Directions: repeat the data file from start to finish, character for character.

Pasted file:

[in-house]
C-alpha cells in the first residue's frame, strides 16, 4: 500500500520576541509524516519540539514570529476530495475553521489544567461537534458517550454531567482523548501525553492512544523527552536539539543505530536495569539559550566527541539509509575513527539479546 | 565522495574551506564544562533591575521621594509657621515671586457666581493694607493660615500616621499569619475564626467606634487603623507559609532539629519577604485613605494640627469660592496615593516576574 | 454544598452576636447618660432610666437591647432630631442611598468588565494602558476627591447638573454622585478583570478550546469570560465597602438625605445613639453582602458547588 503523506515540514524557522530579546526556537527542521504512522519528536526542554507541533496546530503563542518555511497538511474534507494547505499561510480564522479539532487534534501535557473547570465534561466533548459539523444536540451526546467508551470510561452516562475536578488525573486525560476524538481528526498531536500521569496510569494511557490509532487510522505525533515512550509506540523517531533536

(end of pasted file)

[in-house]
C-alpha cells in the first residue's frame, strides 16, 4: 500500500520576541509524516519540539514570529476530495475553521489544567461537534458517550454531567482523548501525553492512544523527552536539539543505530536495569539559550566527541539509509575513527539479546 | 565522495574551506564544562533591575521621594509657621515671586457666581493694607493660615500616621499569619475564626467606634487603623507559609532539629519577604485613605494640627469660592496615593516576574 | 454544598452576636447618660432610666437591647432630631442611598468588565494602558476627591447638573454622585478583570478550546469570560465597602438625605445613639453582602458547588 503523506515540514524557522530579546526556537527542521504512522519528536526542554507541533496546530503563542518555511497538511474534507494547505499561510480564522479539532487534534501535557473547570465534561466533548459539523444536540451526546467508551470510561452516562475536578488525573486525560476524538481528526498531536500521569496510569494511557490509532487510522505525533515512550509506540523517531533536